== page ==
These days, PEEK is being produced in filament form too, and we are seeing more companies using PEEK printing in aerospace.
By simply swapping out the materials, engineers can reduce the weight of (non-critical) components by around 40% when compared to aluminum. By the use of generative design and topology optimization in combination with these plastics, the weight can be reduced even further.
How much further? That’s for another article perhaps.
High stiffness plastics deserve their own section apart from high strength to weight ratio plastics like those in the previous section. ULTEM and PEEK in their natural unfilled form are strong, and they are stiff when printed as part of thick structures, but they are kinda bendy when printed in 2mm thick coupons.
In fact, there are commonly available filaments that outperform these aerospace parts in terms of their stiffness, that you can print on your desktop printer. They just won’t be very economical to send into space if you’re planning on building large components.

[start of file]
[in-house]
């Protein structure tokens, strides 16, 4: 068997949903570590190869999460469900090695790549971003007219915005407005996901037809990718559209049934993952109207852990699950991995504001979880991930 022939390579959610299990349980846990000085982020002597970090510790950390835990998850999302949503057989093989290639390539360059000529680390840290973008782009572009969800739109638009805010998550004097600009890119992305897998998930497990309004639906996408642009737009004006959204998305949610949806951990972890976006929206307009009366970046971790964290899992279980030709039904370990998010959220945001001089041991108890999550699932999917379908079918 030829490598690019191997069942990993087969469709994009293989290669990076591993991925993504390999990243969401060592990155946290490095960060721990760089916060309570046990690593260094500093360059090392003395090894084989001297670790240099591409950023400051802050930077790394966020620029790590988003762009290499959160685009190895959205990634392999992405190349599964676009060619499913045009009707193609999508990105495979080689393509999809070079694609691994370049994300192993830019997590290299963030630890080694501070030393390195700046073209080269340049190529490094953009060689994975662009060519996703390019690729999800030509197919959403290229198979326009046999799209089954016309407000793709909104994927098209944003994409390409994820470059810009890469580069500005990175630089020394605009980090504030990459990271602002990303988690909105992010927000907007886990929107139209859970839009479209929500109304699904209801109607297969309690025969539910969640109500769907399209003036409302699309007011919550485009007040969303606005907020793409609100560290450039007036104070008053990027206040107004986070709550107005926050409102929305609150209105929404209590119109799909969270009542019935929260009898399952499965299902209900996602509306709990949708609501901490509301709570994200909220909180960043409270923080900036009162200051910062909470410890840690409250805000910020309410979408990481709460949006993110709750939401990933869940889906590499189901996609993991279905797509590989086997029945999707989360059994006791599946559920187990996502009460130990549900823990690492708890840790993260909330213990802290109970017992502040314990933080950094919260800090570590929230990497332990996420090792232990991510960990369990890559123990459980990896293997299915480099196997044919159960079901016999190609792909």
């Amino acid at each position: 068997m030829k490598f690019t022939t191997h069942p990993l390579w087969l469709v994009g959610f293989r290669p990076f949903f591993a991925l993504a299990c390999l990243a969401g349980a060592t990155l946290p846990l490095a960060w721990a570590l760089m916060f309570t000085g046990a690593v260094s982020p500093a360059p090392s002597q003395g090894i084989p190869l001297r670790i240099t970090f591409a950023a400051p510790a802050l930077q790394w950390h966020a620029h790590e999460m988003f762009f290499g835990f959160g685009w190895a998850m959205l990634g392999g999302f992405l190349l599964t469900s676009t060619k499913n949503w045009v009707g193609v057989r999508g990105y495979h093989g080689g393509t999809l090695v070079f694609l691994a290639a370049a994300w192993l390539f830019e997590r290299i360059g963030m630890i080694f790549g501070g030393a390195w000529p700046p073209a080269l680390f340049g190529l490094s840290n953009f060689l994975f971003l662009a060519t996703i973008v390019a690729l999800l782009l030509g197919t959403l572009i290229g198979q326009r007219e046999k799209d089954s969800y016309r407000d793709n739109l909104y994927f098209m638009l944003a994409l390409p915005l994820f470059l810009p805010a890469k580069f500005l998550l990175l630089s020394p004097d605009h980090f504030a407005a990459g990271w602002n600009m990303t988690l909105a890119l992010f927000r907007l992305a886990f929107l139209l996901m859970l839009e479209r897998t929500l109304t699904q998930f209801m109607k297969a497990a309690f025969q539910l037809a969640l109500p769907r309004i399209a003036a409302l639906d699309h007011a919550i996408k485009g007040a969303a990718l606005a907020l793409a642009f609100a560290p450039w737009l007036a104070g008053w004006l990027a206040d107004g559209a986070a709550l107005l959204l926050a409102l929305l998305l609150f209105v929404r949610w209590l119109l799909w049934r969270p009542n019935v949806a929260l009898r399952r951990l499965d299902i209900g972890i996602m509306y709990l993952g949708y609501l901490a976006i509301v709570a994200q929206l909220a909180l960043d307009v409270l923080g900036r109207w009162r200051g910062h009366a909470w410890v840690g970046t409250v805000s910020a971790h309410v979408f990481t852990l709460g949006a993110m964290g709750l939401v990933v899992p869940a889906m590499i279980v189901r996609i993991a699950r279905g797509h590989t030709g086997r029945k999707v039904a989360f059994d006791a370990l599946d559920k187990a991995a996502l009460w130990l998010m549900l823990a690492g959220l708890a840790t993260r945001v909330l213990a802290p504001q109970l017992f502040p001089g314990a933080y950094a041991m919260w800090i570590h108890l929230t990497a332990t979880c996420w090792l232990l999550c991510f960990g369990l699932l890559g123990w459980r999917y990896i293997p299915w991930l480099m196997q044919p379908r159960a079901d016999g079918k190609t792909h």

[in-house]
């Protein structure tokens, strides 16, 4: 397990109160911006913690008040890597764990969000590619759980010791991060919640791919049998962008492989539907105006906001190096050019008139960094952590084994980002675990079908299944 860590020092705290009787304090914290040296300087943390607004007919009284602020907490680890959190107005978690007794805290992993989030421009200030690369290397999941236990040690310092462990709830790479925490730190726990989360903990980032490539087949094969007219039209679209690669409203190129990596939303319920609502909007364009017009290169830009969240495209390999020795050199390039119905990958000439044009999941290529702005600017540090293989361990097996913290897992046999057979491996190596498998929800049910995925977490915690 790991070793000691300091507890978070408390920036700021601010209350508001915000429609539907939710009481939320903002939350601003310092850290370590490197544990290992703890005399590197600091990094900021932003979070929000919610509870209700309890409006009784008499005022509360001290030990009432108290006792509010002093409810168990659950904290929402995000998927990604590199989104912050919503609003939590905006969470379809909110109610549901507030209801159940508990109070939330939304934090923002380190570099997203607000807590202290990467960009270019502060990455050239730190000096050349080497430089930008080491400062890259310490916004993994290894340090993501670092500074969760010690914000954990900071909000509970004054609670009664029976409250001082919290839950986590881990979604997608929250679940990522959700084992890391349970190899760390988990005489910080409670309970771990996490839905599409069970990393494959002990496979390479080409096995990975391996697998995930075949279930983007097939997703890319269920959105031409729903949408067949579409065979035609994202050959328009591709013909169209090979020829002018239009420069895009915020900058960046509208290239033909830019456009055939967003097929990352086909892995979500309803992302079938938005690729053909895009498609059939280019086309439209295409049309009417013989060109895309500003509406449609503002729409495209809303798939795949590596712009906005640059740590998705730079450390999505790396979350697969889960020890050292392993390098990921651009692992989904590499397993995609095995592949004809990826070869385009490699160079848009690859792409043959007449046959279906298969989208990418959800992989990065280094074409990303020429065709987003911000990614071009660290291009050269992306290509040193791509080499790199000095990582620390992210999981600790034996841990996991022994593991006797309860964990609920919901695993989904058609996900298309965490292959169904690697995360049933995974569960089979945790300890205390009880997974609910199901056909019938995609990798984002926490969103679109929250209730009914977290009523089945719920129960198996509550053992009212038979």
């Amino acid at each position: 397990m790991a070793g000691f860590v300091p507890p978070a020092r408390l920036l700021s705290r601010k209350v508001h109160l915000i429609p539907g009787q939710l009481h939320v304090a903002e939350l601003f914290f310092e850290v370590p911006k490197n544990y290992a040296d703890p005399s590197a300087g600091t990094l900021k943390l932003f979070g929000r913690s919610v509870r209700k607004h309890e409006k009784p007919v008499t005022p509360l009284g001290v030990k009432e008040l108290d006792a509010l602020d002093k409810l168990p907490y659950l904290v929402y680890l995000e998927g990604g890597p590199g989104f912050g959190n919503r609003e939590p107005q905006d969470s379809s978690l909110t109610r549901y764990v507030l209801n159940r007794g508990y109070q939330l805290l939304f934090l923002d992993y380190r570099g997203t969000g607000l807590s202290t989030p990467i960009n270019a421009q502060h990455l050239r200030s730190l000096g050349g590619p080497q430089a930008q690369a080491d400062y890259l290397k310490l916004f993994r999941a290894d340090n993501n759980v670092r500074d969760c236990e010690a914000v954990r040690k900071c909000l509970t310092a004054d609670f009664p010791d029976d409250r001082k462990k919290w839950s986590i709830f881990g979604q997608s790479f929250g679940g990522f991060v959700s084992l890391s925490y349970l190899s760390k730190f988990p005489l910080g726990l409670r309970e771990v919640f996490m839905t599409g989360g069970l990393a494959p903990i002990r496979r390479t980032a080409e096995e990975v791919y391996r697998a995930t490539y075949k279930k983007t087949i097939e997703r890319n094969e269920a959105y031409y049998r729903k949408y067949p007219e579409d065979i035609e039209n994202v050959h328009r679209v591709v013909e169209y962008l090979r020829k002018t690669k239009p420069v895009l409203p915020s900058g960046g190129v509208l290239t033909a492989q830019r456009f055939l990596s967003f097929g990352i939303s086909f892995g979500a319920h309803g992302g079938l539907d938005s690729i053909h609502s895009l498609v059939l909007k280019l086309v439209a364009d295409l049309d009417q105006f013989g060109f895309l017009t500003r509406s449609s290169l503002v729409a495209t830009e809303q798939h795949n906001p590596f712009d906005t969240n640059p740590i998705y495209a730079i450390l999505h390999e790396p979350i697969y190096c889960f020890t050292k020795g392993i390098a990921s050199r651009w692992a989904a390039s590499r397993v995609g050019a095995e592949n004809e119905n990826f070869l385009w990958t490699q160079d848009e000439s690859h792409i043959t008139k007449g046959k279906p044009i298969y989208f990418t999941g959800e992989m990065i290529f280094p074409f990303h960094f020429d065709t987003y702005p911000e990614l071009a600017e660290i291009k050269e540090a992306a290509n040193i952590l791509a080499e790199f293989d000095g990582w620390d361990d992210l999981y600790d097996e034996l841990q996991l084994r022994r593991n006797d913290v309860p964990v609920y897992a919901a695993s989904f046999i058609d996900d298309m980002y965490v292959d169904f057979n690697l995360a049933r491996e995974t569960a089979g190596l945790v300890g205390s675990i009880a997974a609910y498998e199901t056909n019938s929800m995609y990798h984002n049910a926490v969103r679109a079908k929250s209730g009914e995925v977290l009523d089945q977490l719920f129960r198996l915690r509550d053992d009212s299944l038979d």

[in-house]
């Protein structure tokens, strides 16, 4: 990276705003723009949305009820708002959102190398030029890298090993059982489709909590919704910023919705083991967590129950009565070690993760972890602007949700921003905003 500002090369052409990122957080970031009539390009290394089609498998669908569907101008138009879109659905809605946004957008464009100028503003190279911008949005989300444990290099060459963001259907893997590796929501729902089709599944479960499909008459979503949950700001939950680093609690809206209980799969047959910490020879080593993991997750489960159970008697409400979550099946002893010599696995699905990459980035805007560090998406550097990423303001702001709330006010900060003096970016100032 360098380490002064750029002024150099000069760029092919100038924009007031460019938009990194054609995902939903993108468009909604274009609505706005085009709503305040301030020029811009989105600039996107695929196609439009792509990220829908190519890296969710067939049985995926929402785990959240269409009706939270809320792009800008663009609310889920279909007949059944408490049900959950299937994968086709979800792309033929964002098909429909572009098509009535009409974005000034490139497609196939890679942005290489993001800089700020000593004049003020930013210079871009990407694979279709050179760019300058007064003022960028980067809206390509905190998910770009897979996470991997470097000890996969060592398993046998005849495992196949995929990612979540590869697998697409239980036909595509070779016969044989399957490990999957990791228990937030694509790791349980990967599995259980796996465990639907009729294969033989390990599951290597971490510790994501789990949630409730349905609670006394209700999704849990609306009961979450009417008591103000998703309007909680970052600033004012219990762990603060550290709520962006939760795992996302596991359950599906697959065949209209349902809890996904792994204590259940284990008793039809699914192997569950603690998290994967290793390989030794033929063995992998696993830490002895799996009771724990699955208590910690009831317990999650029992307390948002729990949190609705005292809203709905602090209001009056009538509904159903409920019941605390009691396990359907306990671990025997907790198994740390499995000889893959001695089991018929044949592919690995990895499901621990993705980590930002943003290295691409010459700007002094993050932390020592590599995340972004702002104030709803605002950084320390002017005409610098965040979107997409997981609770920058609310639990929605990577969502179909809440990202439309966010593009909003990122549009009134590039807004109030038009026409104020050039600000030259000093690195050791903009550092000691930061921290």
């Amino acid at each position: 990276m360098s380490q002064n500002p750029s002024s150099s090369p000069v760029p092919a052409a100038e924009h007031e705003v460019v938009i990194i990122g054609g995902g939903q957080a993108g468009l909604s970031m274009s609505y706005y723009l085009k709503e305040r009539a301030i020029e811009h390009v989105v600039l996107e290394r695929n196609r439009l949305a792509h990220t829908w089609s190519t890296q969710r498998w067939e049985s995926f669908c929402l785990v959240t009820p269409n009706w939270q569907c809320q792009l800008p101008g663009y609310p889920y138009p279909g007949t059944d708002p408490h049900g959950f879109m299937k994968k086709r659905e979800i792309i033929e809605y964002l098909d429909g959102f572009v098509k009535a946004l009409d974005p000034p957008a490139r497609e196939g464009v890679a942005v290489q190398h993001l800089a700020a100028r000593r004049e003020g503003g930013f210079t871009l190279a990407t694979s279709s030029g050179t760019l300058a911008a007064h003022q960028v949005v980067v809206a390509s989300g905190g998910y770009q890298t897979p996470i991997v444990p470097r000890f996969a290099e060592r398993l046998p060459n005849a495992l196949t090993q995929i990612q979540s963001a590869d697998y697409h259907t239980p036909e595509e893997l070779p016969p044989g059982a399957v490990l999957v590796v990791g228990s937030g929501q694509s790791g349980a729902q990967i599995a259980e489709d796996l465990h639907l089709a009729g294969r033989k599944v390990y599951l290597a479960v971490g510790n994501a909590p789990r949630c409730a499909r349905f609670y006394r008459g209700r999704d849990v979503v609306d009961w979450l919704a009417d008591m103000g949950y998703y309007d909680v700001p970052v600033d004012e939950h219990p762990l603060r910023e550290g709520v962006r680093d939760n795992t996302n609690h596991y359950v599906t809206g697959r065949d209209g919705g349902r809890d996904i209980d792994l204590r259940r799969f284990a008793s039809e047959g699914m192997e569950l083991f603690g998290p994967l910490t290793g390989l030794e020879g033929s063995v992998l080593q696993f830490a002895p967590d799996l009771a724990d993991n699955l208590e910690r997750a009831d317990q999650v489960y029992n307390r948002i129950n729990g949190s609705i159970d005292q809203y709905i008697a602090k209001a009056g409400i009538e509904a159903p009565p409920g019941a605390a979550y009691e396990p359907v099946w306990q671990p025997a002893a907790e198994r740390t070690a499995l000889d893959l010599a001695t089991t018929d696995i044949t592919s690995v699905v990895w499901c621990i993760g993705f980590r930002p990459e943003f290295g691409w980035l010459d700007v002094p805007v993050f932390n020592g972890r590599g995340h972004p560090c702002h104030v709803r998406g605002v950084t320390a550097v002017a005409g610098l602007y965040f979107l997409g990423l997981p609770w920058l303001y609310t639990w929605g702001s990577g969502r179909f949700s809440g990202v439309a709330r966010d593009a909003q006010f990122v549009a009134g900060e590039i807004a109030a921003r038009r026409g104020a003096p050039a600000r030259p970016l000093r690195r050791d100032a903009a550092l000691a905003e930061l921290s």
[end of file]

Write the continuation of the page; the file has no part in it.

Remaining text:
You can see a comparison of the stiffness (Young’s Modulus) of various filaments in the table below. The higher the value for Young’s Modulus, the higher the stiffness of the part. We have included PLA for comparison against a common desktop filament.
Young’s Modulus (GPa)
Antero 800 NA
As you can see, the carbon-filled Nylon is really crushing it here.
The photo below shows a propeller printed in an early version of the Stratasys FDM Nylon 12 CF. This part was printed as part of a materials beta-testing program that I and some colleagues did while working with Stratasys Asia. The same design was printed in FDM Nylon 12 CF and also in ULTEM 9085. Note the rough surface finish. This was during the early stages of the development of this specific material and the printing parameters were still being experimented with.
The chemistry of the plastic and the process were optimized for the production version of the material, resulting in better printing and an improved surface finish.
The difference in stiffness of those materials at that thickness was significant. While ULTEM was strong in tensile strength, it deflected under loads to the point that it was useless in flight.